The concept of guarantee of rights has undergone fundamental transformations in the last century, which have contributed to the development of the protection and safeguarding of rights in the Constitutions. To all this, the abandonment of “the romantic pretension, derived from the French Revolution, whereby it was sufficient to enshrine human rights in the political constitution, for them to be respected by authorities and citizens” also contributed to this regard (Jimenez, 2000, pg.549).

The current constitutional text, in force since 2008, broadens and strengthens the complex and concept of guarantees and rights, increasing the instruments of defense and developing the content of the guarantees already existing in the previous Constitution (Storini, 2010, pg. 287).

In order to understand the right to effective judicial protection, it is important to highlight the purpose of legal proceedings.

The progress of society compels to restrict the private defense of rights in case of conflict, to the extent of reaching the current conception of jurisdiction, as the exclusive power of the State, to intervene in any conflict that actually or eventually disturbs social peace. (Becerra, 1977, pg. 22).

In this context, each citizen – paraphrasing Rousseau – surrendered part of its freedom to the State, so that the latter exclusively provides the tools to enforce rights through the judiciary branch, which is shielded with autonomy in the application of the Constitution and the law. Therefore, “the final purpose of procedural law is the regulation of the process, currently carried out by the jurisdictional organ exclusively”. (Becerra, 1977, pg. 23).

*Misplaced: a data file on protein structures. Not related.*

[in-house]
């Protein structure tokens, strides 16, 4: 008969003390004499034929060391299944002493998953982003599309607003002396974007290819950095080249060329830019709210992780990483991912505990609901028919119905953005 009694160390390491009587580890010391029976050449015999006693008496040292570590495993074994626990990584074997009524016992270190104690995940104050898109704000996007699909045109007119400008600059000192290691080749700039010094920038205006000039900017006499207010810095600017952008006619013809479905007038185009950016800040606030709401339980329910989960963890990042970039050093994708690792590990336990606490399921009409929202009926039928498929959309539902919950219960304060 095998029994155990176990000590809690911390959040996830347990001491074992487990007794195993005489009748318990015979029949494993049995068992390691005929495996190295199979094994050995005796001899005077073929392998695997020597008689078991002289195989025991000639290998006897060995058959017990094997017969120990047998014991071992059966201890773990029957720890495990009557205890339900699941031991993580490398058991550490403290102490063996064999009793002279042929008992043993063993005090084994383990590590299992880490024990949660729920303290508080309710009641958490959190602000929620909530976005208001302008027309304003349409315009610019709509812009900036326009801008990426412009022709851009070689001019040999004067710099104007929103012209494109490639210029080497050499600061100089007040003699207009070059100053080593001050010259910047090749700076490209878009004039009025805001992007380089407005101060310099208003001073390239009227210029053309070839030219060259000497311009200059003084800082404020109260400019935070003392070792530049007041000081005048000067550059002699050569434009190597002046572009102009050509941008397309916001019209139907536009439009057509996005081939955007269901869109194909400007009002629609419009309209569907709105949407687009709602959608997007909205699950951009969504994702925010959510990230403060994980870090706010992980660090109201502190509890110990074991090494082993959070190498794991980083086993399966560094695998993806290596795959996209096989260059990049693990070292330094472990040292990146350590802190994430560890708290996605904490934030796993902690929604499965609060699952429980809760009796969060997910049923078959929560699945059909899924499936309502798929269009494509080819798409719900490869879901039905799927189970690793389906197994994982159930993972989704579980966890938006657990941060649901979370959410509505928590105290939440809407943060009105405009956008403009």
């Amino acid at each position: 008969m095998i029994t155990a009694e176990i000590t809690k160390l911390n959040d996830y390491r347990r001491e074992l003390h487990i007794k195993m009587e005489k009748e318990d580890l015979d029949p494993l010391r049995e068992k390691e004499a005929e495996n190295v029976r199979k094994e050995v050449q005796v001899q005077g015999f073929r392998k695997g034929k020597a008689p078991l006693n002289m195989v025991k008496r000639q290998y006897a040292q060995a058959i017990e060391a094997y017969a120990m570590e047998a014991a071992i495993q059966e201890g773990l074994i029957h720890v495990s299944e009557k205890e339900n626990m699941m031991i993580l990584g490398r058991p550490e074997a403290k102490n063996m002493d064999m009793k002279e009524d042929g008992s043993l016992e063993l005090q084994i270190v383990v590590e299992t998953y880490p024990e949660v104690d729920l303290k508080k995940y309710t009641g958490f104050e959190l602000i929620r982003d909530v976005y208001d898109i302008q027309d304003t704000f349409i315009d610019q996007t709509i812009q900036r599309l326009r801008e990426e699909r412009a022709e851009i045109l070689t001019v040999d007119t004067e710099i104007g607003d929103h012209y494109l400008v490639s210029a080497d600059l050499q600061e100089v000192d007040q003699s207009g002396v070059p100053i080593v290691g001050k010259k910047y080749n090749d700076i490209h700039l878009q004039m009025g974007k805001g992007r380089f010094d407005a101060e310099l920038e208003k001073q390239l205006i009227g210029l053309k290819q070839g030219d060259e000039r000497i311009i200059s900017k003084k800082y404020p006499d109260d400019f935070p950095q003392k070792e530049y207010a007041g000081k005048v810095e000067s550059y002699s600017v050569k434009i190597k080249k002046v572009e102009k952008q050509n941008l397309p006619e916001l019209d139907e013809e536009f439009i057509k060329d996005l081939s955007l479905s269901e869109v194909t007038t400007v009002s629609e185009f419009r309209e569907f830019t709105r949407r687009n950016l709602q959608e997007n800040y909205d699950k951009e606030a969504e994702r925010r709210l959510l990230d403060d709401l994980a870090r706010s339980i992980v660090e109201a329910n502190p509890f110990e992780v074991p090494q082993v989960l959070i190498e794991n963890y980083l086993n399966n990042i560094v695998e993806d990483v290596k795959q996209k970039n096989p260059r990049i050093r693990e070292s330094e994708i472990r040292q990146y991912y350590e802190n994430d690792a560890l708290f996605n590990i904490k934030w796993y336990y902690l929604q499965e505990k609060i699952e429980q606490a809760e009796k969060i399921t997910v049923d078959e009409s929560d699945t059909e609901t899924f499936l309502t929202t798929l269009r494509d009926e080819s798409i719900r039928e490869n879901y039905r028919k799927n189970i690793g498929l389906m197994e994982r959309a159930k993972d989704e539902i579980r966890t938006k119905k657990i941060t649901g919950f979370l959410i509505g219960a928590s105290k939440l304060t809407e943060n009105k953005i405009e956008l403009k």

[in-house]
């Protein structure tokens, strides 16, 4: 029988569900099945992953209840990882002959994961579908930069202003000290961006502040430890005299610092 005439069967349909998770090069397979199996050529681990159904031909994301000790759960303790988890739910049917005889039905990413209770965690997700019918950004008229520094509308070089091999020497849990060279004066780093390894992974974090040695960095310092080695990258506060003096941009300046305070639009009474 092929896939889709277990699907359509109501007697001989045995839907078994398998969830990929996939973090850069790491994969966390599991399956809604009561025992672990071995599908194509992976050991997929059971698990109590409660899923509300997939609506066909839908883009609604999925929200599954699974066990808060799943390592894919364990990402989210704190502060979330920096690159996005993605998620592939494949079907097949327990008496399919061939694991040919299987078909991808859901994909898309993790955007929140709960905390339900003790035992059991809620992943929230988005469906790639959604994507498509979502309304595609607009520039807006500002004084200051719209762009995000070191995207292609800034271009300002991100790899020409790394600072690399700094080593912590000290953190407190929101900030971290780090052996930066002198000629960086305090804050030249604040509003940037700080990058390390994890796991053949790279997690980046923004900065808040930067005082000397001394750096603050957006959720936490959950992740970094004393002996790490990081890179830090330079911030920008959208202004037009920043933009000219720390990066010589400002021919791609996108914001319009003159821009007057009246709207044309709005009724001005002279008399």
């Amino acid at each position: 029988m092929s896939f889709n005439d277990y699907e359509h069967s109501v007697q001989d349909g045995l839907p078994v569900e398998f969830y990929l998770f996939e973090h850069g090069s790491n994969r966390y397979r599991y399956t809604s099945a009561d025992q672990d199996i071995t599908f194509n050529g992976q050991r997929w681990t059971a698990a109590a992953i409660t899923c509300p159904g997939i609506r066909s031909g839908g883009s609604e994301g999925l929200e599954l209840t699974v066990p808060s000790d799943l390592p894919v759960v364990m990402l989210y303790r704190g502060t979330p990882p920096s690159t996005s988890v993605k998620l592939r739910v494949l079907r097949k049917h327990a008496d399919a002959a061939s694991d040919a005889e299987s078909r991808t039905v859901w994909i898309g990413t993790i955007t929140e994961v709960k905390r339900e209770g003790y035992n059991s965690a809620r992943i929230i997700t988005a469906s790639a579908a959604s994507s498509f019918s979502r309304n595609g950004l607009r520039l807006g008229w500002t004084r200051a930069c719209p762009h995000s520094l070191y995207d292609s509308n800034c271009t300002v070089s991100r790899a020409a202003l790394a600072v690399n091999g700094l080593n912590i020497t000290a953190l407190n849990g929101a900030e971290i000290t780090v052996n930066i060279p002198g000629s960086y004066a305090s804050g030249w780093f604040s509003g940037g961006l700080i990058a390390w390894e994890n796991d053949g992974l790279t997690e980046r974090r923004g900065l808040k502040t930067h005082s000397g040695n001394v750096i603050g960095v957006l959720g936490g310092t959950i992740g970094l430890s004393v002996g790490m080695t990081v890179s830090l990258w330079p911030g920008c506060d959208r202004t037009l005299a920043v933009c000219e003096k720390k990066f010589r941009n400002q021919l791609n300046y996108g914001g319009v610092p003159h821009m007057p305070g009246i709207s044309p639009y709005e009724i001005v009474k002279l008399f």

The State “in the legal field, not only complies with the creation and establishment of legal norms, but legal protection implies integrating the regulatory role with another, complementary, second-degree role. To the task of dictating norms this other role is added with the objective of conserving the legal order when it is unknown and the individual claims protection, which is the jurisdictional function”. (Véscovi, 1984, pg.7)

This leads us to conclude that procedural law “regulates this complex of acts in order to obtain jurisdictional protection” (Becerra, 1977, pg. 23).

The right to effective judicial protection is a complex right that “acts as an umbrella that reinforces the protection of other guarantees of a procedural nature, in case they do not have constitutional coverage”. (Aguirre, 2010, pg.12). Therefore, it constitutes a paramount cornerstone in the conception and development of a process, which is complex and is related to several elements that compose it.

For several decades, several international instruments[1] have established effective judicial protection as a right of utmost importance; however, our legal system remained silent until the enactment of the 1998 Constitution.

Currently, the Constitutional Court (hereinafter, the “Court”) has established that effective judicial protection constitutes the right of every individual to resort to the courts to obtain a well-founded judgment[2], which also involves the duty of the judge to adapt the proceedings to the specific case to be resolved, as follows:

“(…) specifies that the right to effective judicial protection does not exclusively entail the right of citizens to have access to the courts, but also involves the duty of the jurisdictional authorities to adapt their actions to the nature of the case brought before them in accordance with the provisions of the legal system”. (Constitutional Court of Ecuador, Judgment 133-17-SEP-CC, Case 0288-12-EP)[3]